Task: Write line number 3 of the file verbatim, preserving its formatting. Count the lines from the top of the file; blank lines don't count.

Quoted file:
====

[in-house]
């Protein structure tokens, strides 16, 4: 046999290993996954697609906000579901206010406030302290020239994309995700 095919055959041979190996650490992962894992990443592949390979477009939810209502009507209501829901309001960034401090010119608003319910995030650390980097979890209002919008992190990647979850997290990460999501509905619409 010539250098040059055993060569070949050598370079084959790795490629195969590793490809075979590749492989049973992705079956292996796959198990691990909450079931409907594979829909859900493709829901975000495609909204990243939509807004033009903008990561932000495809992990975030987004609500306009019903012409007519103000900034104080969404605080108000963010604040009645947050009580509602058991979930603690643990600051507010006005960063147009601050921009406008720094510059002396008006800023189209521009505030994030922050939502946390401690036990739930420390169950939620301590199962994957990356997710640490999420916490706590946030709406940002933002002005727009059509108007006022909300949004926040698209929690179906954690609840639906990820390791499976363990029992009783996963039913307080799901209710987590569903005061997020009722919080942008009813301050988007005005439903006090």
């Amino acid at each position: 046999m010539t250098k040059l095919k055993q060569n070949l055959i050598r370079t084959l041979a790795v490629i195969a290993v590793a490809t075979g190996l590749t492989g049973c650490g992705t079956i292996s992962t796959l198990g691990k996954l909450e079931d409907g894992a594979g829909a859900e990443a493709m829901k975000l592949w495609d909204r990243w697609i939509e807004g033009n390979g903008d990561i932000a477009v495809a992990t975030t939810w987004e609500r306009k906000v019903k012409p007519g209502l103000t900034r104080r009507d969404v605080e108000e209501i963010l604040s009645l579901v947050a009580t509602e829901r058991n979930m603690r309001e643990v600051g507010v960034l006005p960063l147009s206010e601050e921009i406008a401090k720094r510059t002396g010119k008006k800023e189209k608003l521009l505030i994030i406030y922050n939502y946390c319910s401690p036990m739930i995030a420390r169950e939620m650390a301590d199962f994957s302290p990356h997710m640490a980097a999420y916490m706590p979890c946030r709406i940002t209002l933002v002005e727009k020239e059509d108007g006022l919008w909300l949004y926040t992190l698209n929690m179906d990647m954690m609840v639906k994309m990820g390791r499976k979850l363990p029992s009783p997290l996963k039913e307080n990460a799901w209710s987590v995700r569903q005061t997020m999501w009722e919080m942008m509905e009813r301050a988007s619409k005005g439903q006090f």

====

């Amino acid at each position: 046999m010539t250098k040059l095919k055993q060569n070949l055959i050598r370079t084959l041979a790795v490629i195969a290993v590793a490809t075979g190996l590749t492989g049973c650490g992705t079956i292996s992962t796959l198990g691990k996954l909450e079931d409907g894992a594979g829909a859900e990443a493709m829901k975000l592949w495609d909204r990243w697609i939509e807004g033009n390979g903008d990561i932000a477009v495809a992990t975030t939810w987004e609500r306009k906000v019903k012409p007519g209502l103000t900034r104080r009507d969404v605080e108000e209501i963010l604040s009645l579901v947050a009580t509602e829901r058991n979930m603690r309001e643990v600051g507010v960034l006005p960063l147009s206010e601050e921009i406008a401090k720094r510059t002396g010119k008006k800023e189209k608003l521009l505030i994030i406030y922050n939502y946390c319910s401690p036990m739930i995030a420390r169950e939620m650390a301590d199962f994957s302290p990356h997710m640490a980097a999420y916490m706590p979890c946030r709406i940002t209002l933002v002005e727009k020239e059509d108007g006022l919008w909300l949004y926040t992190l698209n929690m179906d990647m954690m609840v639906k994309m990820g390791r499976k979850l363990p029992s009783p997290l996963k039913e307080n990460a799901w209710s987590v995700r569903q005061t997020m999501w009722e919080m942008m509905e009813r301050a988007s619409k005005g439903q006090f």